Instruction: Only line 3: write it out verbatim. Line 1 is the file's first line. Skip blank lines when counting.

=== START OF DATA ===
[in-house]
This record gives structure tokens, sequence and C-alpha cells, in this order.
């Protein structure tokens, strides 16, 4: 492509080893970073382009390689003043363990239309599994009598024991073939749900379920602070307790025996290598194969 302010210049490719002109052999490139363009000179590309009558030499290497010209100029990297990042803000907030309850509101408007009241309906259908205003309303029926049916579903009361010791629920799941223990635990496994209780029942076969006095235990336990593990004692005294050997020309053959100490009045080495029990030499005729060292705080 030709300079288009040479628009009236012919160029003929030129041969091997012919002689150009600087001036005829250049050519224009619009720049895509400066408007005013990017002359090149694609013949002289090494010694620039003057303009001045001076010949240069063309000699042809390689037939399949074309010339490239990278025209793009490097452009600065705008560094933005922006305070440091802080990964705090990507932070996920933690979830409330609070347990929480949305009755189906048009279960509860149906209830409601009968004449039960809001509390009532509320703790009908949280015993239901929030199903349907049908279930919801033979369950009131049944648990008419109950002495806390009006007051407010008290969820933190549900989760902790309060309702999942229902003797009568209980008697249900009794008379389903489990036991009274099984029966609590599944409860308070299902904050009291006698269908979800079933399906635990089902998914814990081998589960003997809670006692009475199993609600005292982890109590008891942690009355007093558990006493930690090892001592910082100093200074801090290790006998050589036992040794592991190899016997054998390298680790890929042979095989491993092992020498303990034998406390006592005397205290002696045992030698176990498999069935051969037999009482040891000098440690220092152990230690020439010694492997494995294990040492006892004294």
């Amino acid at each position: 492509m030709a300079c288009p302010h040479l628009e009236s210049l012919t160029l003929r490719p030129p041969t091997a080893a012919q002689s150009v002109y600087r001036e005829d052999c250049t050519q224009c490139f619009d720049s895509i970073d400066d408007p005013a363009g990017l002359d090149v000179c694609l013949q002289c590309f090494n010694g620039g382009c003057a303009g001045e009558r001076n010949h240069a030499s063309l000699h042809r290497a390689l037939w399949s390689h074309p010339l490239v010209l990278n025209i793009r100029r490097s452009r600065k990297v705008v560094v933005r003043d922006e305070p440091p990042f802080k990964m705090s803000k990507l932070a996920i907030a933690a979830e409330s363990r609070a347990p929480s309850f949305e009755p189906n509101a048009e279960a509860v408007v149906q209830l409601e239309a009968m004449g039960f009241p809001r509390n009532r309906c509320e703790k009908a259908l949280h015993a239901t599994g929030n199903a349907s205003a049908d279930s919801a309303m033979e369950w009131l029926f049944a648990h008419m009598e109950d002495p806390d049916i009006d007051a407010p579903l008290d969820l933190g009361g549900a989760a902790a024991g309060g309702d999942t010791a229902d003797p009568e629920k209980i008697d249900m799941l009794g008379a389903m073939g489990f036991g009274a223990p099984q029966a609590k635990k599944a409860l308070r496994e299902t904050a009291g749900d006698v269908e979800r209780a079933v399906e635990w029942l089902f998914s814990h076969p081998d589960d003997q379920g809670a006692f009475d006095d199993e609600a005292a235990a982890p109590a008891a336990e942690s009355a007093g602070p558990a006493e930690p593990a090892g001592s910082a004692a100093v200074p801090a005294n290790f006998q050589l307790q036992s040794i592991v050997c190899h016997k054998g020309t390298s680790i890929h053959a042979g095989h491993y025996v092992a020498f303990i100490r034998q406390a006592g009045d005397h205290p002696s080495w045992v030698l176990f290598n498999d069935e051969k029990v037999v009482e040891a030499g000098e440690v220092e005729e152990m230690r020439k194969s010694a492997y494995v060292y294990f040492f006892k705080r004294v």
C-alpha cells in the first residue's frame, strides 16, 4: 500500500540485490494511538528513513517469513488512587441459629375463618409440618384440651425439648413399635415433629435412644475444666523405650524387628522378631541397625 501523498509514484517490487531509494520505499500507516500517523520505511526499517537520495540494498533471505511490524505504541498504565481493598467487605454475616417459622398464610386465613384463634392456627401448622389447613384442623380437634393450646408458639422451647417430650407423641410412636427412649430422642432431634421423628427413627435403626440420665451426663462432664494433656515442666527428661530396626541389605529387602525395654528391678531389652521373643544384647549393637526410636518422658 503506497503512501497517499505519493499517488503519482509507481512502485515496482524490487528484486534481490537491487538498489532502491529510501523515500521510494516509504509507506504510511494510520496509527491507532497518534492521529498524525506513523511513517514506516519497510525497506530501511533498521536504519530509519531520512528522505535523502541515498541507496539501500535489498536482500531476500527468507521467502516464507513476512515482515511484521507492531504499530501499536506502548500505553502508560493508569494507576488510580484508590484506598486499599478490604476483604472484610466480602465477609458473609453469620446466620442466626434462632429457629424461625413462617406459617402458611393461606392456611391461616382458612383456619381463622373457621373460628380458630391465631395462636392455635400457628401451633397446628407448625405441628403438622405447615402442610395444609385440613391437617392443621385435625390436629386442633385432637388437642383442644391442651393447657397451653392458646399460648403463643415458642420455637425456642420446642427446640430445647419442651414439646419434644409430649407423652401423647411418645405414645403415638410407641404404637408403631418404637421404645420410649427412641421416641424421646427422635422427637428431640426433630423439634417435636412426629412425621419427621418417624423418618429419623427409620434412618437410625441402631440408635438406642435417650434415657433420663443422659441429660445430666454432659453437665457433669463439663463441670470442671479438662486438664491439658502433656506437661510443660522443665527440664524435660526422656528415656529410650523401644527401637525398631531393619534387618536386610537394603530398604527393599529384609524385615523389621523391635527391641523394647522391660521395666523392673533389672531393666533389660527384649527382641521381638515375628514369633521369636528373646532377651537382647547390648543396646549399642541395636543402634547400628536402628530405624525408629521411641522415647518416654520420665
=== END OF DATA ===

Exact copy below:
């Protein structure tokens, strides 16, 4: 492509080893970073382009390689003043363990239309599994009598024991073939749900379920602070307790025996290598194969 302010210049490719002109052999490139363009000179590309009558030499290497010209100029990297990042803000907030309850509101408007009241309906259908205003309303029926049916579903009361010791629920799941223990635990496994209780029942076969006095235990336990593990004692005294050997020309053959100490009045080495029990030499005729060292705080 030709300079288009040479628009009236012919160029003929030129041969091997012919002689150009600087001036005829250049050519224009619009720049895509400066408007005013990017002359090149694609013949002289090494010694620039003057303009001045001076010949240069063309000699042809390689037939399949074309010339490239990278025209793009490097452009600065705008560094933005922006305070440091802080990964705090990507932070996920933690979830409330609070347990929480949305009755189906048009279960509860149906209830409601009968004449039960809001509390009532509320703790009908949280015993239901929030199903349907049908279930919801033979369950009131049944648990008419109950002495806390009006007051407010008290969820933190549900989760902790309060309702999942229902003797009568209980008697249900009794008379389903489990036991009274099984029966609590599944409860308070299902904050009291006698269908979800079933399906635990089902998914814990081998589960003997809670006692009475199993609600005292982890109590008891942690009355007093558990006493930690090892001592910082100093200074801090290790006998050589036992040794592991190899016997054998390298680790890929042979095989491993092992020498303990034998406390006592005397205290002696045992030698176990498999069935051969037999009482040891000098440690220092152990230690020439010694492997494995294990040492006892004294």